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International Nurses Day

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TODAY, we celebrate International Nurses Day under the theme, “A voice to lead: Nursing the world to health”. Since 1965, the International Council of Nurses has celebrated International Nurses Day on this day to mark the contributions that nurses make to our society.

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May 12 was chosen because it was Florence Nightingale’s birthday, and she is widely credited as being the matriarch of modern nursing. Celebrations are varied throughout the world, however, in the United Kingdom, birthplace of Florence Nightingale, a special service is convened at Westminster Abbey in London in order to mark the occasion. During the service, a symbolic lamp is taken from the nurse’s chapel, and is handed from nurse to nurse, before being placed on the High Altar, symbolising the passage of knowledge from one nurse to another.

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This year, International Nurses Day is particularly poignant as we grapple with the onslaught of the novel coronavirus (COVID-19) pandemic and its far-reaching societal impacts. It is, therefore, even more important that we recognise and commend the life- saving efforts of these essential frontline workers who are managing unprecedented workloads during this healthcare crisis.

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Despite widespread commendation and support from society at large, there is still an issue when it comes to stigmatisation against nurses, especially as it relates to the current COVID-19 pandemic. “Stigmatisation and violence against nurses and other health workers in some countries is shocking; the only response is zero tolerance,” according to Annette Kennedy, President of the International Council of Nurses. Ms. Kennedy went on to say, “The pandemic has seen frontline nurses rightly recognised as heroes, but they are also ordinary mothers and fathers with their own families to protect.

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They deserve to be able to work free from fear, whether because of lack of PPE, or because of harassment and attack.” Certainly, we must not forget the personal sacrifices made by these individuals; the very nature of the job entails working extended and irregular hours in order to ensure that care is provided around-the-clock. For many mothers and fathers who have children, this often means missing out on crucial time spent with their children in order to be present at work. For others, this means putting off plans to have relationships, to get married or have children, because of time constraints and training obligations

This year, the International Committee of the Red Cross (ICRC), a longstanding ally of the International Council of Nurses, offered some encouraging words on the occasion. Director-General of the ICRC Robert Mardini noted, “Nurses are the world’s life savers; they are risking their own health, and too often sacrificing time with their family to help those suffering from COVID-19.” Mr. Mardini noted specifically that “It is heartening to see many communities praise and thank nurses, but its distressing that other nurses face harassment, stigmatisation, and even attack.”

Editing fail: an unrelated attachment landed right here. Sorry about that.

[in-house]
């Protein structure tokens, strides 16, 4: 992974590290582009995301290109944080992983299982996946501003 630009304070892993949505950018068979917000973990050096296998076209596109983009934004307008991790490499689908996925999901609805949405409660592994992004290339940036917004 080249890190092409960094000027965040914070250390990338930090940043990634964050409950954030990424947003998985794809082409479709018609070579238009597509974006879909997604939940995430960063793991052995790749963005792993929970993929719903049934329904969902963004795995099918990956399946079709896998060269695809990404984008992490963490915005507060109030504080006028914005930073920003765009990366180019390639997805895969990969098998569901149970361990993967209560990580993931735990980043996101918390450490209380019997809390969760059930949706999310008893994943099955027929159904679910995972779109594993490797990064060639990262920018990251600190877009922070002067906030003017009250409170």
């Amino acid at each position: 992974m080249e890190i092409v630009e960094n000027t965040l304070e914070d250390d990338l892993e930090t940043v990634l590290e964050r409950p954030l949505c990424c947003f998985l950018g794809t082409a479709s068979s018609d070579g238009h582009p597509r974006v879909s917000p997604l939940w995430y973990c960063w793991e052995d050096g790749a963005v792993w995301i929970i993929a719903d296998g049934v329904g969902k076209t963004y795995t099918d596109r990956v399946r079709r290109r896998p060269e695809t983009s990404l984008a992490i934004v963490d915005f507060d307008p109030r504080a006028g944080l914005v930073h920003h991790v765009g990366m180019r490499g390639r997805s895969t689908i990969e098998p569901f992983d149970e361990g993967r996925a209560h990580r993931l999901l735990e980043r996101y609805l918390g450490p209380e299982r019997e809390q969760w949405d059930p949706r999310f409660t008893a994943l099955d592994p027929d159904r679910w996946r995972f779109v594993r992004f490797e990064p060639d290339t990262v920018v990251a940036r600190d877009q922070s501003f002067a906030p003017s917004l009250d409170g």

Since becoming aware of these incidents affecting our nurses and other healthcare professionals, we have raised the issue of stigmatization, and continue to stand against any such unwarranted, ignorant and repugnant attacks on this cohort. Nurses and other healthcare workers’ safety must be of paramount importance in general, and especially if we are to overcome the current pandemic

According to Jagan Chapagain, Secretary-General of the International Federation of Red Cross and Red Crescent Societies, “The safety of healthcare workers during this pandemic is crucial for communities to overcome the disease. They not only save people from COVID-19, they also ensure the continuity of life-saving health services to protect people from accidents and other illnesses.” Additionally, Mr. Chapagain stated, “We are concerned that the pandemic is putting pressure on medical staff and health systems to a breaking point, especially in vulnerable and fragile settings.”

Nurses in Guyana work under tremendous constraints, and must be lauded for the level of care that they are able to provide under trying conditions. We must not only use this occasion to commend and thank our nurses, but also to stand with them in solidarity to address many of their concerns. Most nurses will tell you that they need more equipment, more training, and more support to cope with the difficulties that stem from the work they do

Nurses also need long-overdue salary increases and other benefits commensurate with the services that they provide. We need more continuous professional development, and better career options for our nurses, and we also need a sustained campaign to recruit, train and retain our nursing talent. It is hoped that this current pandemic proves to be the catalyst for further investment within the healthcare sector and its workers. Finally, to our nurses, we wholeheartedly thank you for your stellar efforts in working to keep us safe and healthy. You are appreciated, today and always


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